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Olympic Swimming Gold Medalist in Coma After Being Struck by Car

NEWSWIRE

November 12, 1989

Olympic swimming gold medalist Victor Davis of Canada was in a coma with swelling and hemorrhaging of the brain Saturday in Montreal after he was struck by a car that his girlfriend said left the scene after throwing him head-first onto a parked car.

"I'm in shock," said Donna Clavel, 22, who lives with Davis, a gold and silver medalist in the breaststroke at the 1984 Olympics and a silver medalist at the 1988 Games in Seoul.

Davis, 25, who retired from swimming in July, was hit by a car early Saturday morning after an altercation with three men outside a bar in suburban Ste-Anne-de-Bellevue, Clavel said.

Montreal police confirmed the accident took place and said they know who was driving the car that hit Davis, but refused to release details.

Davis was taken first to nearby Lakeshore Hospital, then immediately transferred to a trauma unit at Notre Dame Hospital in central Montreal.

Doctors cannot operate until the swelling goes down.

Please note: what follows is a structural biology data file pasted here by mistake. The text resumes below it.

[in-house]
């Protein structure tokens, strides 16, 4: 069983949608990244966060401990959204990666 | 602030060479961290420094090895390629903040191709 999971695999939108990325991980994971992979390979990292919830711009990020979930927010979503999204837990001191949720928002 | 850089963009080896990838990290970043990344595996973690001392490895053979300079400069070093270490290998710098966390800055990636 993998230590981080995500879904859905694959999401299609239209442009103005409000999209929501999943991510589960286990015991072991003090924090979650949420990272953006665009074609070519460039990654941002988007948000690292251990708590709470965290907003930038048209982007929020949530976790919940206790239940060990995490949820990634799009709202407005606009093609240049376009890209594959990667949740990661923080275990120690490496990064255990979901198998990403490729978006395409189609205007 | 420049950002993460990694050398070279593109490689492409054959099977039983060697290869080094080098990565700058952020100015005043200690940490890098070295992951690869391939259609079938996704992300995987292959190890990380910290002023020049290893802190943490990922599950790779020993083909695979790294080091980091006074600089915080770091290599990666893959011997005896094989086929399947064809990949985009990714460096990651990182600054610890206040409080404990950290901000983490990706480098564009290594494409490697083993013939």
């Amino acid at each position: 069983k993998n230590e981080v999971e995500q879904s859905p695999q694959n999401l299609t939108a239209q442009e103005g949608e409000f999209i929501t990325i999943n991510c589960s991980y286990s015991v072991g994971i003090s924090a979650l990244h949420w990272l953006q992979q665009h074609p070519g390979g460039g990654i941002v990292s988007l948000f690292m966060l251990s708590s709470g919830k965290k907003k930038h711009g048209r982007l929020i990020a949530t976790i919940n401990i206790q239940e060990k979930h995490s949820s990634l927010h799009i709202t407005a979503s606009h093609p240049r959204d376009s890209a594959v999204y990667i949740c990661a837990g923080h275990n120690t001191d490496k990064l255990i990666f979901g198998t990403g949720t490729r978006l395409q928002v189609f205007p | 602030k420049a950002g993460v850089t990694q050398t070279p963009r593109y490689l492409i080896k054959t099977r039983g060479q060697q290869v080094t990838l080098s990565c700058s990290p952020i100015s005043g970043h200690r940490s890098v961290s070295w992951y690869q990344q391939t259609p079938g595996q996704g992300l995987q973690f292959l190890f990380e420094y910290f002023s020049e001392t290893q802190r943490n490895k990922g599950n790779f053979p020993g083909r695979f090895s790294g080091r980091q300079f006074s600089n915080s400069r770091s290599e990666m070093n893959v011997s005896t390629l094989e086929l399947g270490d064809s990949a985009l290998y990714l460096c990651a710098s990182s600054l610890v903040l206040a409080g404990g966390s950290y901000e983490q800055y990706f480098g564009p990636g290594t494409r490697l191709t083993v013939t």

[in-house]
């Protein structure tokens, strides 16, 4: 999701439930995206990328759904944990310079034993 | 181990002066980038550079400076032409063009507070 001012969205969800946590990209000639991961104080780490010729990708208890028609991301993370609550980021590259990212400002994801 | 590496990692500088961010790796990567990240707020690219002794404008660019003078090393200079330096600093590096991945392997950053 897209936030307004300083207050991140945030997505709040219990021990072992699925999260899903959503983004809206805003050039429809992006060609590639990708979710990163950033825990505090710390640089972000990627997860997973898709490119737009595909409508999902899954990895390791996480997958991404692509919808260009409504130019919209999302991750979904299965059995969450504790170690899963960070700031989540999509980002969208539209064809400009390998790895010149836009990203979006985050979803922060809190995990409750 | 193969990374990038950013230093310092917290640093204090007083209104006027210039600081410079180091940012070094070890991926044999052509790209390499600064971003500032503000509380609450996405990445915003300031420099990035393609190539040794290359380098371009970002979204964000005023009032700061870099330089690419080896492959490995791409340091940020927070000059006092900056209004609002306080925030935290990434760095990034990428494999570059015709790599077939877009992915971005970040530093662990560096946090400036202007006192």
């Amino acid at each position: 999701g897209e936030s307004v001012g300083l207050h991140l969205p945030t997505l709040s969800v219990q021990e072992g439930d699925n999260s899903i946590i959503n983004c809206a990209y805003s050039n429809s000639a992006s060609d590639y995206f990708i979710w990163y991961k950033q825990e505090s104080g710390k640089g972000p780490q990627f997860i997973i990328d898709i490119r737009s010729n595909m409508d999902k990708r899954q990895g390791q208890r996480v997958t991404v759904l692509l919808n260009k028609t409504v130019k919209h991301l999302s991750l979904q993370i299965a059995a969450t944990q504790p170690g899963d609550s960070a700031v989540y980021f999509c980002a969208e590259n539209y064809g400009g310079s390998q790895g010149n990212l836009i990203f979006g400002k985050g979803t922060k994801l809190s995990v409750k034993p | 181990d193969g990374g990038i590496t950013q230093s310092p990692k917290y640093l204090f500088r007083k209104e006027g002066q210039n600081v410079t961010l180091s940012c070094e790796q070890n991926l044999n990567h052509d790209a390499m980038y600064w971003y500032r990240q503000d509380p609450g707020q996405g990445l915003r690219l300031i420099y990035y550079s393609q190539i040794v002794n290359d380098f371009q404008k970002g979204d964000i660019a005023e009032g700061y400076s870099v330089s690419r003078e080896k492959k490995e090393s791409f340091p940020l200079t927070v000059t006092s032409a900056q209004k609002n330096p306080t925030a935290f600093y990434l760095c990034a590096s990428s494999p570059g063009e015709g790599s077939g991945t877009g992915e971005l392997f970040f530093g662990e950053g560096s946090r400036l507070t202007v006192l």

"The next 48 hours are critical," a hospital spokesman said. Davis is on a life-support system and is being treated with anti-inflammatory drugs.

Davis also suffered fractures to the spine, skull, one shoulder and a finger.

Clavel said three men were drinking at a table next to her and Davis in the bar, but they had not talked.

Clavel said she, Davis, and a friend left the bar and Davis went across the street to buy some orange juice. When Davis returned, the men were shouting at Clavel and her friend. According to Clavel's account, the men got into a car that drove down to the corner and turned and faced Davis, who had moved out into the middle of the street.

The car accelerated quickly, Clavel said. Davis tried to get out of the way but was hit and thrown into the air, landing head first on a parked car.

Davis held the world record in the 200-meter breaststroke for five years until Mike Barrowman of the United States broke it in August.

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